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Complacent top group...

Discussion in 'Primary' started by lillipad, Jan 1, 2012.

  1. lillipad

    lillipad New commenter

    My high ability children are very complacent. They take their time over EVERYTHING and sit and chat and natter instead. Usually if they do complete work, they've all either worked together or copied one person. They took about 3 days longer to write a story than the rest of the class, and it wasn't because of volume or quality of writing! I've tried telling them they can go far, I give them something challenging and they just sit there, I give them something easier and they just sit there. Basically I need to put a rocket underneath each ones chair! What can I do to encourage them to take ownership and focus?! Thanks
     
  2. tafkam

    tafkam Occasional commenter

    Silent, independent work?
    Competition?
    A damn good bo11ocking?
     
  3. minnieminx

    minnieminx New commenter

    Have a very strict time limit for each task. If the work isn't done, they stay in at break time to do it or you send it home with a note explaining why.

    If they are chatting instead of working then give them one reminder only. If they carry on not working send to another table or to another classroom. Let them know that not working isn't an option.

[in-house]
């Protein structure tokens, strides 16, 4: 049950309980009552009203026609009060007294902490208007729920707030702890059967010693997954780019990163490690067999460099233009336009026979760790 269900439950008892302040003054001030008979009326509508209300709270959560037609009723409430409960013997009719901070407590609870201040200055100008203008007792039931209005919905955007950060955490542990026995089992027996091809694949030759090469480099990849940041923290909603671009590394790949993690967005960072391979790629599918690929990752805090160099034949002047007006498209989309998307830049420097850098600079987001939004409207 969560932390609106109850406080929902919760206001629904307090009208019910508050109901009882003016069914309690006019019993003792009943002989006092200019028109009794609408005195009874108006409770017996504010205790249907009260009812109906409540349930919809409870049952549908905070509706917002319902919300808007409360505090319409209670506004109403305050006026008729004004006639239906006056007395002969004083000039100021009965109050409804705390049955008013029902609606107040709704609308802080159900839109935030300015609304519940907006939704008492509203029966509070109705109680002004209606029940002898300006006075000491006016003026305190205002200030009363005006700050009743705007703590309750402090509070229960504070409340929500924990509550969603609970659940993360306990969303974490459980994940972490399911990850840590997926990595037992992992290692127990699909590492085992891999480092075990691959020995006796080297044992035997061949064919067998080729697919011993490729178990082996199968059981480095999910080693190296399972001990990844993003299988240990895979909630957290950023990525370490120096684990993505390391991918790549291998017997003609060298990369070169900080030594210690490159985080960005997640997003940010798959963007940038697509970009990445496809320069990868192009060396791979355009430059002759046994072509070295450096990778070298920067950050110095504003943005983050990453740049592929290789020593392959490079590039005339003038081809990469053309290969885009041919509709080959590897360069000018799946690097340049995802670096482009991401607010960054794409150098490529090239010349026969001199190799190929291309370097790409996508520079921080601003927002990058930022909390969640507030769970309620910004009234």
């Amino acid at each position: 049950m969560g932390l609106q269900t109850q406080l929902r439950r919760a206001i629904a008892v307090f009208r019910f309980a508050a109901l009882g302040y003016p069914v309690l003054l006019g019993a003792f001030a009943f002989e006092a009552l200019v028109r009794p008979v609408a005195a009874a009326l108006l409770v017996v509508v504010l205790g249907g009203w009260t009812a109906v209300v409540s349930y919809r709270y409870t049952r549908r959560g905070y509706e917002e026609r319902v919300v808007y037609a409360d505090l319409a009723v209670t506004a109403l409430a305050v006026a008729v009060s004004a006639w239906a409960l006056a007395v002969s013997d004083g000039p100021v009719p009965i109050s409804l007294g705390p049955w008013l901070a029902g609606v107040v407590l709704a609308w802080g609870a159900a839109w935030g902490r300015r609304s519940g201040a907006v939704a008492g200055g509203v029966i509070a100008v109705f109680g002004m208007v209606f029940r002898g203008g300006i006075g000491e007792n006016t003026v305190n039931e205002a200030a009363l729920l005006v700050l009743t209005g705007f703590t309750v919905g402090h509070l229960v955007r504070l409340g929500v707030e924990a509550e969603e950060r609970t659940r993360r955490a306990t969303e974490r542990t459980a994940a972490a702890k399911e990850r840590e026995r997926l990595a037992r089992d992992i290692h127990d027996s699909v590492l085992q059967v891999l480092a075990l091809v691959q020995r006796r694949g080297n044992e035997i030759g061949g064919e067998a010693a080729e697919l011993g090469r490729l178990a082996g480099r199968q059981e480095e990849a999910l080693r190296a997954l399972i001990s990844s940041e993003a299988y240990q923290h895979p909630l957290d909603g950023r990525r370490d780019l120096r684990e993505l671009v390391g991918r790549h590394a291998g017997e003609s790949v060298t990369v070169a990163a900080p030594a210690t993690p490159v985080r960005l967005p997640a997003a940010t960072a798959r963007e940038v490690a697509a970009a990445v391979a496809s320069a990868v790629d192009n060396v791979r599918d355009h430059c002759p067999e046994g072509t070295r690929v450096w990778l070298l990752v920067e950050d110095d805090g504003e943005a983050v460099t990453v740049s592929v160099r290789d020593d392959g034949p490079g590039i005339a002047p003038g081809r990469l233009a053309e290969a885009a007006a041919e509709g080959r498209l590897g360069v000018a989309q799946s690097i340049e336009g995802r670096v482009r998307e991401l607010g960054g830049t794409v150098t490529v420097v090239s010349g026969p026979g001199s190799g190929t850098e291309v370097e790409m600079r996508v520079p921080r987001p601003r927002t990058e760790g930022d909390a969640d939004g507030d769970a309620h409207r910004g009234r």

Don't give them opportunities to take 3 days longer to do things. They do it in the time everyone else does or they do it in their own time.
    Wait 5 years for them to mature! Until then be clear and strict about working. Get tough and let them know that they are not getting away with this laziness any longer.
     
  4. Msz

    Msz Established commenter

    Mix up your groups keep them on their toes raise the status of children who work hard.
     
  5. Yes, don't sit them next to each other. Don't get them to sit in ability groups.
     
  6. reddevil

    reddevil New commenter

    Tell them that there are at least 3 children in the group below them who could easily take their places and they have two weeks to prove that they should be in the top group. Worked a treat with mine, only one moved in the end and they shouldn't have been top group to start with.
     
  7. I do all of these, with my frighteningly able, but pretty cocky, top set maths group.
    I give them five mins/ten mins to do a task and make it clear I expect it to be done and that the most able will be able to do it easily in the timeframe given and will be moving onto higher level work...
    Use their natural competitiveness! Mine are desperate to outshine each other and impress me and each other. They've gone from a chatty, can't be ***** group, to some of the most motivated kids I've ever taught!
     
  8. minnieminx

    minnieminx New commenter

    I used to do exactly that last year with top of the top set, with level 6 work ready and waiting for them. I'm a bit wary of being that way with year 2 though...same as the person who said about telling them there were others waiting to take their place. I definitely did that with top set year 6, but a class in year 2 might be a little more fragile. Perhaps I'm being too nice though?

    I think lillipad has year 2.